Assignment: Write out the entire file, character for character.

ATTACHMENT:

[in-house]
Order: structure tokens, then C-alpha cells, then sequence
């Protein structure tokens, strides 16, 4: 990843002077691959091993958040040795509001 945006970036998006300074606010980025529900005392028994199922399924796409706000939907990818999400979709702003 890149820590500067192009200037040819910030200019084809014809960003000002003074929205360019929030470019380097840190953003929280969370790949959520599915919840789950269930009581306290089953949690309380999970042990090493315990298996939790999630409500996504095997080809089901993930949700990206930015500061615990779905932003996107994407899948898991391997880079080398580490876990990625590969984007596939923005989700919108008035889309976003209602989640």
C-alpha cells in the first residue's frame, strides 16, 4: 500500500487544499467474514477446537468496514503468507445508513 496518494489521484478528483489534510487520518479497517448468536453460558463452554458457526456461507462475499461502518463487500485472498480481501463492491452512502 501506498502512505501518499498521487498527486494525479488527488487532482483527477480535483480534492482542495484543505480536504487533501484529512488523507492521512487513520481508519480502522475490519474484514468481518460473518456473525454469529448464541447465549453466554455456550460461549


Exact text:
[in-house]
Order: structure tokens, then C-alpha cells, then sequence
């Protein structure tokens, strides 16, 4: 990843002077691959091993958040040795509001 945006970036998006300074606010980025529900005392028994199922399924796409706000939907990818999400979709702003 890149820590500067192009200037040819910030200019084809014809960003000002003074929205360019929030470019380097840190953003929280969370790949959520599915919840789950269930009581306290089953949690309380999970042990090493315990298996939790999630409500996504095997080809089901993930949700990206930015500061615990779905932003996107994407899948898991391997880079080398580490876990990625590969984007596939923005989700919108008035889309976003209602989640």
C-alpha cells in the first residue's frame, strides 16, 4: 500500500487544499467474514477446537468496514503468507445508513 496518494489521484478528483489534510487520518479497517448468536453460558463452554458457526456461507462475499461502518463487500485472498480481501463492491452512502 501506498502512505501518499498521487498527486494525479488527488487532482483527477480535483480534492482542495484543505480536504487533501484529512488523507492521512487513520481508519480502522475490519474484514468481518460473518456473525454469529448464541447465549453466554455456550460461549